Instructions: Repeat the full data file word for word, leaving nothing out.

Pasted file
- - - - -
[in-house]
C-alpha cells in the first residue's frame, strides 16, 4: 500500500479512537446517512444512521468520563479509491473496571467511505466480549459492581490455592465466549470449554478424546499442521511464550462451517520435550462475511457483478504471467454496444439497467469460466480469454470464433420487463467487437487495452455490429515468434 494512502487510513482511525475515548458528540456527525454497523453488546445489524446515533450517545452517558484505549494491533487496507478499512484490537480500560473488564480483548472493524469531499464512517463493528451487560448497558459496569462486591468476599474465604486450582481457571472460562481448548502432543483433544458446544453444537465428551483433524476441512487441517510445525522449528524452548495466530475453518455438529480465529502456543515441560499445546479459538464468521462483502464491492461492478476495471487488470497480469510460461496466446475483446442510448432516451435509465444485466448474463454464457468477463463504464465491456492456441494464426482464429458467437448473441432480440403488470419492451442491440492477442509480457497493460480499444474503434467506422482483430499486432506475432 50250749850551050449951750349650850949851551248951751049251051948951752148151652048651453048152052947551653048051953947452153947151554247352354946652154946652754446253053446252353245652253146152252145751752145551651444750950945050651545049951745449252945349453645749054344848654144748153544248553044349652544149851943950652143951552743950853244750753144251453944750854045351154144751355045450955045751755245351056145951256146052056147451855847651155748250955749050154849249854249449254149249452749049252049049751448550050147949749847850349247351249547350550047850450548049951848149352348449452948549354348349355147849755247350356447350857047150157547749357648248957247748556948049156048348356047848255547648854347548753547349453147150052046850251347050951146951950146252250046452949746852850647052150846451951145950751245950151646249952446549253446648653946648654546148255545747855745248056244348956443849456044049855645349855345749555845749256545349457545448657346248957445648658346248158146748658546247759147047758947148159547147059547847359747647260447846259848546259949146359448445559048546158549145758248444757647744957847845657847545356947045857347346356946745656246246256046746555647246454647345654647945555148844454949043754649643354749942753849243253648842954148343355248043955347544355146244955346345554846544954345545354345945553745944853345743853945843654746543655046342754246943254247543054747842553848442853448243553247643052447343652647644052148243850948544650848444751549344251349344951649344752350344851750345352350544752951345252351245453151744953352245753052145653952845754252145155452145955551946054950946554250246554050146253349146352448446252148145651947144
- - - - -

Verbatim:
[in-house]
C-alpha cells in the first residue's frame, strides 16, 4: 500500500479512537446517512444512521468520563479509491473496571467511505466480549459492581490455592465466549470449554478424546499442521511464550462451517520435550462475511457483478504471467454496444439497467469460466480469454470464433420487463467487437487495452455490429515468434 494512502487510513482511525475515548458528540456527525454497523453488546445489524446515533450517545452517558484505549494491533487496507478499512484490537480500560473488564480483548472493524469531499464512517463493528451487560448497558459496569462486591468476599474465604486450582481457571472460562481448548502432543483433544458446544453444537465428551483433524476441512487441517510445525522449528524452548495466530475453518455438529480465529502456543515441560499445546479459538464468521462483502464491492461492478476495471487488470497480469510460461496466446475483446442510448432516451435509465444485466448474463454464457468477463463504464465491456492456441494464426482464429458467437448473441432480440403488470419492451442491440492477442509480457497493460480499444474503434467506422482483430499486432506475432 50250749850551050449951750349650850949851551248951751049251051948951752148151652048651453048152052947551653048051953947452153947151554247352354946652154946652754446253053446252353245652253146152252145751752145551651444750950945050651545049951745449252945349453645749054344848654144748153544248553044349652544149851943950652143951552743950853244750753144251453944750854045351154144751355045450955045751755245351056145951256146052056147451855847651155748250955749050154849249854249449254149249452749049252049049751448550050147949749847850349247351249547350550047850450548049951848149352348449452948549354348349355147849755247350356447350857047150157547749357648248957247748556948049156048348356047848255547648854347548753547349453147150052046850251347050951146951950146252250046452949746852850647052150846451951145950751245950151646249952446549253446648653946648654546148255545747855745248056244348956443849456044049855645349855345749555845749256545349457545448657346248957445648658346248158146748658546247759147047758947148159547147059547847359747647260447846259848546259949146359448445559048546158549145758248444757647744957847845657847545356947045857347346356946745656246246256046746555647246454647345654647945555148844454949043754649643354749942753849243253648842954148343355248043955347544355146244955346345554846544954345545354345945553745944853345743853945843654746543655046342754246943254247543054747842553848442853448243553247643052447343652647644052148243850948544650848444751549344251349344951649344752350344851750345352350544752951345252351245453151744953352245753052145653952845754252145155452145955551946054950946554250246554050146253349146352448446252148145651947144